An oversight committee charged with reviewing recommendations to reignite Kenosha County’s economy in the wake of COVID-19 will convene for the first time on Thursday.
The initiative, called “Kenosha County Kickstart,” strives to reopen the economy based on the foundations of the state’s Badger Bounce Back Plan, understanding that a phase-in approach will be needed to bring back the economy while also preventing loss of life to the virus.
This plan will move through phases based on specific criteria used in the Badger Bounce Back Plan, as well as recommendations from the Kenosha County Division of Health.
“We sincerely recognize the strain that the Safer-at-Home Order has placed on businesses, schools, health care systems and families,” said Kenosha County Health Officer Dr. Jen Freiheit. “In the Kenosha County Kickstart plan, we are providing a framework that will help us determine when we can get people back together and back to work.”
“The shift we are making in this plan is going from ‘boxing in’ the people to ‘boxing in’ the virus,” Freiheit added.
A draft of the plan — which is subject to modifications by the oversight committee — will be released to the public on Friday. Various sector groups will then meet shortly thereafter to hone the recommendations, with the goal of having a finished product in the near future.
The sector groups include government, education and child care; health care; agriculture; nonprofit and faith-based organizations; retailers; entertainment, recreation and health and fitness; lodging, dining and restaurants and bars; construction and development; personal services and pet care; finance and professional services; and manufacturing, distribution and logistics.
“We want this to be well-rounded, and well-thought-out,” said Kenosha County Executive Jim Kreuser. “Kenosha County has worked together to overcome economic adversity in the past, and I have no doubt we will do the same in response to this public health crisis.”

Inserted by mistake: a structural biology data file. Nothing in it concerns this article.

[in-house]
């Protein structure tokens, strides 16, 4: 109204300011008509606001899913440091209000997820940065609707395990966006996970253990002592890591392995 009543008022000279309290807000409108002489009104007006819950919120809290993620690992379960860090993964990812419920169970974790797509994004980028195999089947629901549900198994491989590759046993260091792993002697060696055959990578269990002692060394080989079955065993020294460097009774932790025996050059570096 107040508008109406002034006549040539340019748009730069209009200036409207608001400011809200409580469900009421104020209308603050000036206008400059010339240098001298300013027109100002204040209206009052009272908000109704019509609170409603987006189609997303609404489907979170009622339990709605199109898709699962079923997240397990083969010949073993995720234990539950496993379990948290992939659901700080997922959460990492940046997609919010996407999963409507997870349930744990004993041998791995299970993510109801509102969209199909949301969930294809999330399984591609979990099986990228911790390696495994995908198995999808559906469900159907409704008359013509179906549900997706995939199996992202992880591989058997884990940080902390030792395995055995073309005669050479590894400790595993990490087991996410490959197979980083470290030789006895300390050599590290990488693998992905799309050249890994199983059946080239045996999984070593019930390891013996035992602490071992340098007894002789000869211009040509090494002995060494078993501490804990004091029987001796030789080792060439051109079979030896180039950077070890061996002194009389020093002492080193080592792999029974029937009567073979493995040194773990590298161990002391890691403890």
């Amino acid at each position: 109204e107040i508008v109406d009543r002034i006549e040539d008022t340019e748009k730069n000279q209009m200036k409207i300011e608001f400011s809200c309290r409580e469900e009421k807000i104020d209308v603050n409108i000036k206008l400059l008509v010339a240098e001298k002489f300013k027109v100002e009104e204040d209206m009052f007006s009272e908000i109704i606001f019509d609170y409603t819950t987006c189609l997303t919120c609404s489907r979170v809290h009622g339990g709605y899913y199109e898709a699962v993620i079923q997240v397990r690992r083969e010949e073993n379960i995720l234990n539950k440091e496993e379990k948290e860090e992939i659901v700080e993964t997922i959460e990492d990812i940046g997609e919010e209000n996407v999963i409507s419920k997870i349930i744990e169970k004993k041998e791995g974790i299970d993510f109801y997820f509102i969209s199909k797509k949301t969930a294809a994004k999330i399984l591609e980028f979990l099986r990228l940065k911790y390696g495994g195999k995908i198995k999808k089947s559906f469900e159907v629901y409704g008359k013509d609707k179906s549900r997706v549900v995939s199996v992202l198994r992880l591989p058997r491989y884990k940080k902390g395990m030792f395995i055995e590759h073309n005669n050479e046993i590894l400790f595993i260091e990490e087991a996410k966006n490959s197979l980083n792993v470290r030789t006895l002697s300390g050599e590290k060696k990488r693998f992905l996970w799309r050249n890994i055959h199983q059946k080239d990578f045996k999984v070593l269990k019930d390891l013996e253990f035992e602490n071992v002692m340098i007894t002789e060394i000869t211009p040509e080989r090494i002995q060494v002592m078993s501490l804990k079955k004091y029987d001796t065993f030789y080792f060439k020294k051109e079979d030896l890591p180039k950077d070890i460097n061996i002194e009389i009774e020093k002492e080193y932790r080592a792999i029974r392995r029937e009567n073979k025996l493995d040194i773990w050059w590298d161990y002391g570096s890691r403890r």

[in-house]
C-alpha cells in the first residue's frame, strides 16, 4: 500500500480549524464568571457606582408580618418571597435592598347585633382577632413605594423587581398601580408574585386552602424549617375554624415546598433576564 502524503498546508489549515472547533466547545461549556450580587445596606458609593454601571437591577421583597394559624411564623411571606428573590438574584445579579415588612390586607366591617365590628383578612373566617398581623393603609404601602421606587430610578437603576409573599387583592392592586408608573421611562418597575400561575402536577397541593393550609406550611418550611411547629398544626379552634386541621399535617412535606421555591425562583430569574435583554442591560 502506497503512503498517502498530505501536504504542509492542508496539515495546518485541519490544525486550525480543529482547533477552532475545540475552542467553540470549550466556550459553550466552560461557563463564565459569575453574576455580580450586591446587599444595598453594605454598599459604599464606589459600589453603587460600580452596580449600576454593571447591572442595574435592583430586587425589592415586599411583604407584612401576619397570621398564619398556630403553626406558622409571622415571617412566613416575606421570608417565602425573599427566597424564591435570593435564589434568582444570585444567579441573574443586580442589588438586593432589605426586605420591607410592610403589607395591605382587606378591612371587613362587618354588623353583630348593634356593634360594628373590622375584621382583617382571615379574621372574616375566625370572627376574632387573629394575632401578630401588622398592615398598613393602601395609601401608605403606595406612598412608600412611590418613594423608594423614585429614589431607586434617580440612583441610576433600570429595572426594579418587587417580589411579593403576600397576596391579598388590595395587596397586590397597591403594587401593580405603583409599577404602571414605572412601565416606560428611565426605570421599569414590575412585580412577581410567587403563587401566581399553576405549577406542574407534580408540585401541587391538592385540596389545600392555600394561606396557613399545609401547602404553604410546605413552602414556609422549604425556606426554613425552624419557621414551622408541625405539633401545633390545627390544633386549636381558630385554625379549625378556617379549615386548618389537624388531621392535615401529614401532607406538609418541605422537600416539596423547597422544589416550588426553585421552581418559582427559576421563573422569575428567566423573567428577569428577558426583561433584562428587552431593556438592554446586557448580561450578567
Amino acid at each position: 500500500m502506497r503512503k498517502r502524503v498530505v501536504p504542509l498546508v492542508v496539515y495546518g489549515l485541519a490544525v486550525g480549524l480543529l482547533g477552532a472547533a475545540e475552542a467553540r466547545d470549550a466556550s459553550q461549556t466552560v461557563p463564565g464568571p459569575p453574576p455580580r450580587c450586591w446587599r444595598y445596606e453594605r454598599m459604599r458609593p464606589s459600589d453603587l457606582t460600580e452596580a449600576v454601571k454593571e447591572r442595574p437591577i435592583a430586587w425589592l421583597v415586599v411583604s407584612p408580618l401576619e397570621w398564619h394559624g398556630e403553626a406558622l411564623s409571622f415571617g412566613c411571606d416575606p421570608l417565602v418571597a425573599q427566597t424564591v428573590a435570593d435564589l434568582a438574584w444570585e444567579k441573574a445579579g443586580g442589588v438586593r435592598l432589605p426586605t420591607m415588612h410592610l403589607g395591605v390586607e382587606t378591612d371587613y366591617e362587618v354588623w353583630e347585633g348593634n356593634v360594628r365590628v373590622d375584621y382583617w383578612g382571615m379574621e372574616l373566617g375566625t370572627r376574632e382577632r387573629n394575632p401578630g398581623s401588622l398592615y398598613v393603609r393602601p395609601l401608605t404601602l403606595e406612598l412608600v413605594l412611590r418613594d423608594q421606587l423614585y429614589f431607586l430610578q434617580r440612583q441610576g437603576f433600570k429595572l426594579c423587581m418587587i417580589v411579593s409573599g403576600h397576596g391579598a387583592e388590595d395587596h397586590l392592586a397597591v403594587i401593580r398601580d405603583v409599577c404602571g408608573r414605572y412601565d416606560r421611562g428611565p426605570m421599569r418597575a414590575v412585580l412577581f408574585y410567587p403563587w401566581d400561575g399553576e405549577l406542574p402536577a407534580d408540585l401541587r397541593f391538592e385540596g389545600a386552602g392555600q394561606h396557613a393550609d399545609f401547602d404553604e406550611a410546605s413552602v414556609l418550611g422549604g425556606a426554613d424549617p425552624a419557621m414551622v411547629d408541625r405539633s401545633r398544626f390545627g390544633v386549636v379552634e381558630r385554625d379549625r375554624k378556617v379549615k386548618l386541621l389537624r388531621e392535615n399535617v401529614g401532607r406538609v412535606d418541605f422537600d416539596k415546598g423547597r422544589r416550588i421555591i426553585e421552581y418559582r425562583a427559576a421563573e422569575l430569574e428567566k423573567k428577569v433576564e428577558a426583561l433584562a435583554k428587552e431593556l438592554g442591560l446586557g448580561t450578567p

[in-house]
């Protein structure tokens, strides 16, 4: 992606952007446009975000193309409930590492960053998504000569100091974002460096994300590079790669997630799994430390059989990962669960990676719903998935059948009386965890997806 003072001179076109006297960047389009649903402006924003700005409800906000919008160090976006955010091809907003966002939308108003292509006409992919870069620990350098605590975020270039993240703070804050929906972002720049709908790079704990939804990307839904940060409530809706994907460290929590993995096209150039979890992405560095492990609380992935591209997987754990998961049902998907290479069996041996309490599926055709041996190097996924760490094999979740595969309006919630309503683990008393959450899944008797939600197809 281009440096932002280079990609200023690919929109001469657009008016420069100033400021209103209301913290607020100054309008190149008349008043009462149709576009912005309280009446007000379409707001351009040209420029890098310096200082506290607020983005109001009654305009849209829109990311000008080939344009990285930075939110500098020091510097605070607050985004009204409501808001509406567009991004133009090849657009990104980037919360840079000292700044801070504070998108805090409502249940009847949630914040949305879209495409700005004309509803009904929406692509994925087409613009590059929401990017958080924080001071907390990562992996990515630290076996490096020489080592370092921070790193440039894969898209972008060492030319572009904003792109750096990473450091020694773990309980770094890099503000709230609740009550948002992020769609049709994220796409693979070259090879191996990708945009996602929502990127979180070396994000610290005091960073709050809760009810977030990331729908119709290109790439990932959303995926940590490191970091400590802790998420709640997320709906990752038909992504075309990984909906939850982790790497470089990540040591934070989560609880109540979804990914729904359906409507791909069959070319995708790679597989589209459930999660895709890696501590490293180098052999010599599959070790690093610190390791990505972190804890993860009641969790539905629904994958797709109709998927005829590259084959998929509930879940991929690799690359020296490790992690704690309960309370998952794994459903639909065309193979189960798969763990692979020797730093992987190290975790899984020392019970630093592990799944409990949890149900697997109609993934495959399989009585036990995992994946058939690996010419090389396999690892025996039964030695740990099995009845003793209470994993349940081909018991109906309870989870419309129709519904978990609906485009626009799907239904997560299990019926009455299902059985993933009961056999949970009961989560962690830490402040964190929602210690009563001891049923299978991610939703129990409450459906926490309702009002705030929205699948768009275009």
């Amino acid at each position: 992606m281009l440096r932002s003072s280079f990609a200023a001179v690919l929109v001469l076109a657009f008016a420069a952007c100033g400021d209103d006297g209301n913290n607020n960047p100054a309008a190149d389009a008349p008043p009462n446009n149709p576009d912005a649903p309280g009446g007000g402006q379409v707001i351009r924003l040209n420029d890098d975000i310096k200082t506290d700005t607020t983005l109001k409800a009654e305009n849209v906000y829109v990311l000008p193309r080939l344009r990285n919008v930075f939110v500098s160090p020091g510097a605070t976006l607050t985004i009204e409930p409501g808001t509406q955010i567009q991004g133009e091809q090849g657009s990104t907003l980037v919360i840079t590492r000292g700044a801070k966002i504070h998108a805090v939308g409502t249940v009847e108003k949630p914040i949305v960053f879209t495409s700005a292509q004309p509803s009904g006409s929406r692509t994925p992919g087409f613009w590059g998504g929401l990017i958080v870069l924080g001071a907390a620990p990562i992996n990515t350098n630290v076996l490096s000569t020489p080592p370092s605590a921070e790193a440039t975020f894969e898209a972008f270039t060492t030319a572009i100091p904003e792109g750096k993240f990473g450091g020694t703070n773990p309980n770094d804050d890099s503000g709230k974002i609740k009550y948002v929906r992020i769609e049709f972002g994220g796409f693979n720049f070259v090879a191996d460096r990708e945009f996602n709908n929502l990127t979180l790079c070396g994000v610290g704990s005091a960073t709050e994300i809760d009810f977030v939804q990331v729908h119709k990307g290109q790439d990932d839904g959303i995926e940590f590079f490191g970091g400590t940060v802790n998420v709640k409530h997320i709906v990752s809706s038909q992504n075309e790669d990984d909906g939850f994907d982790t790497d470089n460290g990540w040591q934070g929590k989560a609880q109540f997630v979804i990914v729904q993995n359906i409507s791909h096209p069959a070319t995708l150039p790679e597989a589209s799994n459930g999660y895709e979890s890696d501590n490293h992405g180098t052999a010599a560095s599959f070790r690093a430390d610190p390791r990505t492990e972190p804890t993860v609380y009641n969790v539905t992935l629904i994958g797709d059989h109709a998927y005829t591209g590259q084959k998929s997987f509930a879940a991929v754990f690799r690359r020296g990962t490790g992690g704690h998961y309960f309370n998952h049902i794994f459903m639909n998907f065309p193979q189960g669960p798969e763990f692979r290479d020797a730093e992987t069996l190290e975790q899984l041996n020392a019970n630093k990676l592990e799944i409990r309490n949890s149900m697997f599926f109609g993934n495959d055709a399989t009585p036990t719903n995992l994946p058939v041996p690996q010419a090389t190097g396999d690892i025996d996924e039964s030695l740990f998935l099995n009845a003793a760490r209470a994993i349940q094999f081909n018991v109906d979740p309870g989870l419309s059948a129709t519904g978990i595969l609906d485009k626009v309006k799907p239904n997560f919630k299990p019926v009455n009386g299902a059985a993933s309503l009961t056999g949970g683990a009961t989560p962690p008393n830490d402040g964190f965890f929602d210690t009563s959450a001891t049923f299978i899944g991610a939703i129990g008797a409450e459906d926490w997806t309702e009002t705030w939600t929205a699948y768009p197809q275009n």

“The city looks forward to local businesses beginning to reopen for operation,” said Kenosha Mayor John Antaramian. “It is important to open strategically, by following the guidelines set by the committee. We hope to see everyone operating at 100 percent by the end of Phase 3.”
KABA President Todd Battle praised the plan.
“Kenosha County Kickstart provides a set of guidelines, both general and industry-specific, that businesses and organizations can work with as they plan for the expiration of Governor Evers’ Safer-at-Home Order. The intent is to engage business, government and public health leaders in a collaborative effort to produce a roadmap that helps us navigate these challenging conditions.”
Ultimately, Freiheit said, the goal is to prevent a situation in which a reopening of the economy causes an additional wave of COVID-19 that is so intense that health care and public health systems would lack the capacity to respond appropriately.
“Working together, strategically, we are employing public health methodology and bringing together various sectors of the community to ensure that we Kickstart Kenosha County in a responsible way,” Freiheit said.